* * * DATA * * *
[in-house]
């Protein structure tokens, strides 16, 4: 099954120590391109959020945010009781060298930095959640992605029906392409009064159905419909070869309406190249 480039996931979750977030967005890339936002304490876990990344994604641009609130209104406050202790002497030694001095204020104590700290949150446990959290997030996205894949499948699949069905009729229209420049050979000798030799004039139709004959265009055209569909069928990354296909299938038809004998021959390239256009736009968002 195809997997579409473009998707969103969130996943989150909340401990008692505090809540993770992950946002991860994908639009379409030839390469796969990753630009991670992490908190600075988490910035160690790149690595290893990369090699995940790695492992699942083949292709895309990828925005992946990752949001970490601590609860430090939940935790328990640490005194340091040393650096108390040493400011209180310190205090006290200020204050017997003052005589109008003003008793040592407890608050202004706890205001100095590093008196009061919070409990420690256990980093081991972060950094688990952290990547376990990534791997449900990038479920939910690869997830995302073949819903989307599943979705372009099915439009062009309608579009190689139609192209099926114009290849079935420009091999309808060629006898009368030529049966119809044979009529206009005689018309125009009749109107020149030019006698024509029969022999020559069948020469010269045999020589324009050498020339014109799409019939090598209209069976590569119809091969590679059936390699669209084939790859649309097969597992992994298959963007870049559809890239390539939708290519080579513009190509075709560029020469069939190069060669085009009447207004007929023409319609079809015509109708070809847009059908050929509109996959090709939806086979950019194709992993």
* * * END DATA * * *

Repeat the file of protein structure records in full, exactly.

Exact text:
[in-house]
């Protein structure tokens, strides 16, 4: 099954120590391109959020945010009781060298930095959640992605029906392409009064159905419909070869309406190249 480039996931979750977030967005890339936002304490876990990344994604641009609130209104406050202790002497030694001095204020104590700290949150446990959290997030996205894949499948699949069905009729229209420049050979000798030799004039139709004959265009055209569909069928990354296909299938038809004998021959390239256009736009968002 195809997997579409473009998707969103969130996943989150909340401990008692505090809540993770992950946002991860994908639009379409030839390469796969990753630009991670992490908190600075988490910035160690790149690595290893990369090699995940790695492992699942083949292709895309990828925005992946990752949001970490601590609860430090939940935790328990640490005194340091040393650096108390040493400011209180310190205090006290200020204050017997003052005589109008003003008793040592407890608050202004706890205001100095590093008196009061919070409990420690256990980093081991972060950094688990952290990547376990990534791997449900990038479920939910690869997830995302073949819903989307599943979705372009099915439009062009309608579009190689139609192209099926114009290849079935420009091999309808060629006898009368030529049966119809044979009529206009005689018309125009009749109107020149030019006698024509029969022999020559069948020469010269045999020589324009050498020339014109799409019939090598209209069976590569119809091969590679059936390699669209084939790859649309097969597992992994298959963007870049559809890239390539939708290519080579513009190509075709560029020469069939190069060669085009009447207004007929023409319609079809015509109708070809847009059908050929509109996959090709939806086979950019194709992993």